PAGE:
Common Hatred at the Ruckus | Theater review

The Ruckus’s purposefully Chekhovian drama is sincerely imitative but isn’t flattering.

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Photograph: Gerard Van Halsema

Neal Starbird in Common Hatred at the Ruckus

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Photograph: Gerard Van Halsema

Scottie Caldwellin Common Hatred at the Ruckus

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Photograph: Gerard Van Halsema

Scottie Caldwell, Julie Cowden, Catherine Bullard and Aaron Deanin Common Hatred at the Ruckus

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Photograph: Gerard Van Halsema

Catherine Bullard and Aaron Deanin Common Hatred at the Ruckus

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Photograph: Gerard Van Halsema

Aaron Dean and Julie Cowdenin Common Hatred at the Ruckus

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Photograph: Gerard Van Halsema

Scottie Caldwell, Catherine Bullard, Neal Starbird and Aaron Deanin Common Hatred at the Ruckus

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Photograph: Gerard Van Halsema

Neal Starbird and Julie Cowdenin Common Hatred at the Ruckus

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Photograph: Gerard Van Halsema

Aaron Deanin Common Hatred at the Ruckus

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Photograph: Gerard Van Halsema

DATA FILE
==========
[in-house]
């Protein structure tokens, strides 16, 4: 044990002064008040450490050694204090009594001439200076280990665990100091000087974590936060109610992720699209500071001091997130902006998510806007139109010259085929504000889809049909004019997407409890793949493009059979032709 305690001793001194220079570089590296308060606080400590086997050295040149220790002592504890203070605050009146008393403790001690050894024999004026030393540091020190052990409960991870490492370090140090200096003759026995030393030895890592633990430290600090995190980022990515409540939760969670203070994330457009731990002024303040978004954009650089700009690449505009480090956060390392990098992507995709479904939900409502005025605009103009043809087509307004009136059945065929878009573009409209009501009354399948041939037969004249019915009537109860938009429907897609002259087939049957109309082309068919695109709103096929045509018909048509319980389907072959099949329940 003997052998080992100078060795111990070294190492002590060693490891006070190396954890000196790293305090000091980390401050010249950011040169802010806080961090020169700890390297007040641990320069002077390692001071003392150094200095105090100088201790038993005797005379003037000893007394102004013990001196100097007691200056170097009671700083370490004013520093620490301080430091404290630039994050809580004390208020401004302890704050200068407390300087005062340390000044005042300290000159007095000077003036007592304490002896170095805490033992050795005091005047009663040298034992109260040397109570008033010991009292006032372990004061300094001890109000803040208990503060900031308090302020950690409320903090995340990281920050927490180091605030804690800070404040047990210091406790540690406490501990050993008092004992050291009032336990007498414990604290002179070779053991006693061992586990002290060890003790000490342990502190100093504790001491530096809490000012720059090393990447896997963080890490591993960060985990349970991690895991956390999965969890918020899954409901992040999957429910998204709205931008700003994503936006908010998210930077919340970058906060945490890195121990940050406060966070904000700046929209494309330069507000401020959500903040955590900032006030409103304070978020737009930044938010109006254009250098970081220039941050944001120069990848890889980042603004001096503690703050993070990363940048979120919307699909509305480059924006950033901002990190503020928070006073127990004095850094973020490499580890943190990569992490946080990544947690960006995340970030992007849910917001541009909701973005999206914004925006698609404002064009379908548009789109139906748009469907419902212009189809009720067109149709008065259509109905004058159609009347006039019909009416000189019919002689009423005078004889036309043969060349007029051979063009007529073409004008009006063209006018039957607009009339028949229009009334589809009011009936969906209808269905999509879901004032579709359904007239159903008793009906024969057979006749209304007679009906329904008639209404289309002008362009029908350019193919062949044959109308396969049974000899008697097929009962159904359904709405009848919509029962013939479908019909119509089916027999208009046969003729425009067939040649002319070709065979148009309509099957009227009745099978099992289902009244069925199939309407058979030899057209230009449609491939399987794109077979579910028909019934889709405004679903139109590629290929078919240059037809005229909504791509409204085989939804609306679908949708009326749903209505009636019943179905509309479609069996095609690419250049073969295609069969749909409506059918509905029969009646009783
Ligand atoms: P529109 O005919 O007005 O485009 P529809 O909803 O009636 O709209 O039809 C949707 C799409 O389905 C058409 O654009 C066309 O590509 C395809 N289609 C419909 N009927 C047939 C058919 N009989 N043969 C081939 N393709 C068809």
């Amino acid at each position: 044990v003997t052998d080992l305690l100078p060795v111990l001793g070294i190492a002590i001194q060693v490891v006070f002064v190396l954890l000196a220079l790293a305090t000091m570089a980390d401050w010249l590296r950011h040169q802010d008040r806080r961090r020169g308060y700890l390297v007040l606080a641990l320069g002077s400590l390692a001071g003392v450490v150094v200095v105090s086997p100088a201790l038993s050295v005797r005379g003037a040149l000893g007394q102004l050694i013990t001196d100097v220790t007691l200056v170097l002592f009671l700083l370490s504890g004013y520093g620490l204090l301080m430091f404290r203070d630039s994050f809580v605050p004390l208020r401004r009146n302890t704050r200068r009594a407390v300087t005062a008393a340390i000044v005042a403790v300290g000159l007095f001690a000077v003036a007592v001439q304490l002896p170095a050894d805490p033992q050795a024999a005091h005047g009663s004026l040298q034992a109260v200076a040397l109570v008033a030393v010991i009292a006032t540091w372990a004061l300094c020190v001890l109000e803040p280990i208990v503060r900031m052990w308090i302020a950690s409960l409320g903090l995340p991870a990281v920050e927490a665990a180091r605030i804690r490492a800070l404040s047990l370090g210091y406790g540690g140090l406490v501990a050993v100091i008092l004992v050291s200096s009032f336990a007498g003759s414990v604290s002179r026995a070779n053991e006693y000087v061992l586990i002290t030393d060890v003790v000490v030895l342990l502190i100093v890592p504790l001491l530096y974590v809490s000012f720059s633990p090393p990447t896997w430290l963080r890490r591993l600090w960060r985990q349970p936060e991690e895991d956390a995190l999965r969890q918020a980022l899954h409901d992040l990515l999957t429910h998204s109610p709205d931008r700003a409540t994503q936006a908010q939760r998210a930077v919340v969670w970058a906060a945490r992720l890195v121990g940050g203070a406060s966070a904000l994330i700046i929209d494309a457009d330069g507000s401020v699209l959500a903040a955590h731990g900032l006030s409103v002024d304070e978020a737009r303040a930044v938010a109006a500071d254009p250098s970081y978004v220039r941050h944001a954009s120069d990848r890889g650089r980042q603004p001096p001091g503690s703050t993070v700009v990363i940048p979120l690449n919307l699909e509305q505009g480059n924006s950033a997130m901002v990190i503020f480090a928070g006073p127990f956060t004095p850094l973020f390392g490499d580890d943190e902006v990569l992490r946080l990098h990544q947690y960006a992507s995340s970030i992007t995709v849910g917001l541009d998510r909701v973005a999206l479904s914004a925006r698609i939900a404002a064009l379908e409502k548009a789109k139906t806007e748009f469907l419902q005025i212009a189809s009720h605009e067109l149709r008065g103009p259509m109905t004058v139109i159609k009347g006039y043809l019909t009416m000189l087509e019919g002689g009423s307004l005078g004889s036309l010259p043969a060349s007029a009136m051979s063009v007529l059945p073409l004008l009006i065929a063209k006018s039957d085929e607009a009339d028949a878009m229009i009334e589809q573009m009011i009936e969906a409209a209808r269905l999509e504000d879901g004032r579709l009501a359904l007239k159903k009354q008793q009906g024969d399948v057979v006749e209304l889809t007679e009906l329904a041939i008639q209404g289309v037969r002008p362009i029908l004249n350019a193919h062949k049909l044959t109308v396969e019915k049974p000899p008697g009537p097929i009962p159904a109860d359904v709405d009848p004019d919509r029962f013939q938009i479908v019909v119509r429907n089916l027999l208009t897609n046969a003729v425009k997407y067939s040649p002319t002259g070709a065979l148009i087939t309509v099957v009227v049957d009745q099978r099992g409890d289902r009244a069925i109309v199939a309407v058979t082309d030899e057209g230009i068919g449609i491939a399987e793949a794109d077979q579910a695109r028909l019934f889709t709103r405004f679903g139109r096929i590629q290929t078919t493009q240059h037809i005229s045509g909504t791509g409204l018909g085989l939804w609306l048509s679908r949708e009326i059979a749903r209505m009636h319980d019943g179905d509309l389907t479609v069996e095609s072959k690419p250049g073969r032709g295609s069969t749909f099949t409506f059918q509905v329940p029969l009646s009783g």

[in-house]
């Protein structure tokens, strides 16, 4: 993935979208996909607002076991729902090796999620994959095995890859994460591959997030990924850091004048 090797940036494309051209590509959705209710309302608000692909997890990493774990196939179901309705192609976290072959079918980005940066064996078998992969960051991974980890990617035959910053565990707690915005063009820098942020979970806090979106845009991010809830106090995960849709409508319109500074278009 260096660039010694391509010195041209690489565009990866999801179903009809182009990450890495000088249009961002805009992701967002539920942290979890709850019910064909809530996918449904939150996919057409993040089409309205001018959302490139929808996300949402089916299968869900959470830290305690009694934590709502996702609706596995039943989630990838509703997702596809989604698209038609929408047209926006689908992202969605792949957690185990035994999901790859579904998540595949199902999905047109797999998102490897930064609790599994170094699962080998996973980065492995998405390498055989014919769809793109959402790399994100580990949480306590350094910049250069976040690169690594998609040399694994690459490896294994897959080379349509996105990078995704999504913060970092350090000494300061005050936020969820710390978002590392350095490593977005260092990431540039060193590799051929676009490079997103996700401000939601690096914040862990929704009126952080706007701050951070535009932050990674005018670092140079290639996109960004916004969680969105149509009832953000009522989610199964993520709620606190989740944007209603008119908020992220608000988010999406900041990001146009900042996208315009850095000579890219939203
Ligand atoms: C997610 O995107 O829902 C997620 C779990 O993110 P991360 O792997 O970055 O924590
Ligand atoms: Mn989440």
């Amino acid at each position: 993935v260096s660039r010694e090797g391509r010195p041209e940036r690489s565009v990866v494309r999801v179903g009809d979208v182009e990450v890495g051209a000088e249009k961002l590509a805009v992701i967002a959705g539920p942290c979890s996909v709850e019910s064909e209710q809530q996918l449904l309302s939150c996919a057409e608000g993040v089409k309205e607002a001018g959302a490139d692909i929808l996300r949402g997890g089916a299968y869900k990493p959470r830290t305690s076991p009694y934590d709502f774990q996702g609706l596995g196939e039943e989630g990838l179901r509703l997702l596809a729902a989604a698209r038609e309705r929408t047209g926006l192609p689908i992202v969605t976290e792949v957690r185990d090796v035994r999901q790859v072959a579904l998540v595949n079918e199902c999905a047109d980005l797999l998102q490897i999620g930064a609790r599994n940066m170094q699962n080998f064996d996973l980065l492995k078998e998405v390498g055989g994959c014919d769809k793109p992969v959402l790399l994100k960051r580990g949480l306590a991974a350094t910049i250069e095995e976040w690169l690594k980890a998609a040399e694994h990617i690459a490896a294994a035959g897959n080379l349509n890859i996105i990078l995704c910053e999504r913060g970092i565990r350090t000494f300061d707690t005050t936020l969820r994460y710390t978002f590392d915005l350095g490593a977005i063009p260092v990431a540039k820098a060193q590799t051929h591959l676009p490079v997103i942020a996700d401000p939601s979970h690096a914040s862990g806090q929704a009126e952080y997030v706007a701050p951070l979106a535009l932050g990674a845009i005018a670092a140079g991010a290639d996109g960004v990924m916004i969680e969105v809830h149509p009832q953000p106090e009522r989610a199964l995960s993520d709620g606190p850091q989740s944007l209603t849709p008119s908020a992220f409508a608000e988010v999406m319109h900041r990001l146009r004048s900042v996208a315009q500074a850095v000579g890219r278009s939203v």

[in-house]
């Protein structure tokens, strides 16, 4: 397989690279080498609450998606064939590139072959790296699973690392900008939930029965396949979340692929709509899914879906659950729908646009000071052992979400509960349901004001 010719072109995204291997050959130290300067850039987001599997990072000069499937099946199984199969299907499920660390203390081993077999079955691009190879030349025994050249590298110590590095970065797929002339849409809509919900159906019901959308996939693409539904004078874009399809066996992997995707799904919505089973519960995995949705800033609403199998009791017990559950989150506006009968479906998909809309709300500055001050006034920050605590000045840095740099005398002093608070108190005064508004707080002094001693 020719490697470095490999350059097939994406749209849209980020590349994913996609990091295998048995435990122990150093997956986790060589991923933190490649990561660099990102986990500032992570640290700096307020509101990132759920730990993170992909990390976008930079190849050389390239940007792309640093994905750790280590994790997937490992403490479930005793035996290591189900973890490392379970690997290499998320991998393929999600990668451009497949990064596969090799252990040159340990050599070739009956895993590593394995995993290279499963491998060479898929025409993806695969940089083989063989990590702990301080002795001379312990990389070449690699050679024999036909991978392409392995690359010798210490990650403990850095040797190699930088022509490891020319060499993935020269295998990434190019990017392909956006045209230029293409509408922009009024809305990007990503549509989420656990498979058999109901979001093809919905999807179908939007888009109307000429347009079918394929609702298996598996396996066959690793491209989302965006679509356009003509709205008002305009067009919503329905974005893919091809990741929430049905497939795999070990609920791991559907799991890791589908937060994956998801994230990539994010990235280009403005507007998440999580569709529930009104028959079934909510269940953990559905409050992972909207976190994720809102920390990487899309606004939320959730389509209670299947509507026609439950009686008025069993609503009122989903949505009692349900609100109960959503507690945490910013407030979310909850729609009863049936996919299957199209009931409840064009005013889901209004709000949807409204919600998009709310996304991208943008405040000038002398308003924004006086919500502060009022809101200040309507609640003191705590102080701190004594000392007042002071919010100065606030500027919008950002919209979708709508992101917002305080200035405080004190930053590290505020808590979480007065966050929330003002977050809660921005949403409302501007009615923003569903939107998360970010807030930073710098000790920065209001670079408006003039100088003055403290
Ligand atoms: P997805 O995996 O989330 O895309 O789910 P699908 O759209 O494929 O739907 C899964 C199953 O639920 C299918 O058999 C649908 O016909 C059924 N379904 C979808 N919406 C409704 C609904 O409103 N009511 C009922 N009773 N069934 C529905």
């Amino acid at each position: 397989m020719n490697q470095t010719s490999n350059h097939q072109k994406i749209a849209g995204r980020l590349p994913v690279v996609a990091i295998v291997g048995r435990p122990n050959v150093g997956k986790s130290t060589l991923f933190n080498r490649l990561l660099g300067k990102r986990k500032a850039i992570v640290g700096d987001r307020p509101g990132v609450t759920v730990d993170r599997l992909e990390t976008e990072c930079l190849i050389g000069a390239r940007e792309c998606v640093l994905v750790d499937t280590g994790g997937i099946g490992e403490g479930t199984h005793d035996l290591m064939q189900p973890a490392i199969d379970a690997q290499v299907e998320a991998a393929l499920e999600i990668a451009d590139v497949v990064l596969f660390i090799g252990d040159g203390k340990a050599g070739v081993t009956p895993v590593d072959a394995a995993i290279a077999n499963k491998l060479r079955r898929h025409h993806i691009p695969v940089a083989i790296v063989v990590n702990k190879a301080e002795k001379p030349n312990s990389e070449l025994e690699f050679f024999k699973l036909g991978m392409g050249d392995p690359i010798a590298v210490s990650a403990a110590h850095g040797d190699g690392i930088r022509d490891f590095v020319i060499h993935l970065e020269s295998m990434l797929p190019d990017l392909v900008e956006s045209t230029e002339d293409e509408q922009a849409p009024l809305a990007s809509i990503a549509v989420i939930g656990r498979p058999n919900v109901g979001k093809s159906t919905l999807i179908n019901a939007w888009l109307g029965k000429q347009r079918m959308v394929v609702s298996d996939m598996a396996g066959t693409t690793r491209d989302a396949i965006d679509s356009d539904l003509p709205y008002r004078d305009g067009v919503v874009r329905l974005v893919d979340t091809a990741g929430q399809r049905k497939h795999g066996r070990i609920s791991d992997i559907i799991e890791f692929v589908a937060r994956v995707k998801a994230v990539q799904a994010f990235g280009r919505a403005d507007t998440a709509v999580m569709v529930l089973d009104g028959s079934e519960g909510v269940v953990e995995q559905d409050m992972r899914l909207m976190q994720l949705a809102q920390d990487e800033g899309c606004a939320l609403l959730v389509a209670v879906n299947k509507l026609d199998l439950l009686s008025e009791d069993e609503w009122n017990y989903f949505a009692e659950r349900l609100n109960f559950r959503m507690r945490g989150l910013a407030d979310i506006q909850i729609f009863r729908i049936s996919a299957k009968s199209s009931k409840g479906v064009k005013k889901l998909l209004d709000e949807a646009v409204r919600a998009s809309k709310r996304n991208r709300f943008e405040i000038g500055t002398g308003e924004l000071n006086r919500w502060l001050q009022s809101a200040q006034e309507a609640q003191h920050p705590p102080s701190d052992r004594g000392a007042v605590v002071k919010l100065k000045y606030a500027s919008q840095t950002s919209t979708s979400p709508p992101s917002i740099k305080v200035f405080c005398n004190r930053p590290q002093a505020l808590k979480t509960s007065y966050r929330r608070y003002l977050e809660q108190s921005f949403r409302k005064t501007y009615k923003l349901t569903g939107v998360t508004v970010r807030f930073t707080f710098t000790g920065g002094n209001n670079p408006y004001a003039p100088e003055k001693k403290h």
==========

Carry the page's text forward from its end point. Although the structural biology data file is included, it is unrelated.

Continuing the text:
Michael Moran, Julie Cowden and Scottie Caldwellin Common Hatred at the Ruckus

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Photograph: Gerard Van Halsema

Michael Moranin Common Hatred at the Ruckus

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Photograph: Gerard Van Halsema

Scottie Caldwell and Neal Starbirdin Common Hatred at the Ruckus

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Photograph: Gerard Van Halsema

Neal Starbird and Julie Cowdenin Common Hatred at the Ruckus

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Photograph: Gerard Van Halsema

Michael Moran, Aaron Dean and Scottie Caldwellin Common Hatred at the Ruckus

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Photograph: Gerard Van Halsema

Catherine Bullard and Neal Starbirdin Common Hatred at the Ruckus

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Photograph: Gerard Van Halsema

Julie Cowdenin Common Hatred at the Ruckus

A Chekhov play is more than just the sum of its parts. In their effort to create an explicitly Chekhovian family drama set in the contemporary U.S., the Ruckus ensemble and playwright Calamity West take plot elements from the Russian playwright’s best-known works and mash them together into a disjointed, clichéd script. The play begins with three siblings gathering on the anniversary of their parents’ deaths (Three Sisters) to celebrate their brother’s birthday, which coincides with him winning a National Book Award (The Seagull). As the four seasons roll by, the fate of their house (Uncle Vanya) and a rotting tree in their front yard (The Cherry Orchard) become major plot points.

Devised by the ensemble, the script shows an appreciation for Chekhov’s works, but that doesn’t translate to a gripping story. Karie Miller’s inactive staging features characters constantly staring out of windows and delivering long speeches to no one in particular, even when they’re not alone in a room.

Given the plot’s broad scope, exposition becomes a chore, with characters recounting the past to newcomer Sean (Aaron Dean). Sean’s only purpose is to serve as a sounding board, and he’s quickly written out in the last scene. Yet while Dean plays the show’s least-developed character, he also gives the most natural performance, with an unsettling presence that stands out in the flood of theatrical convention.

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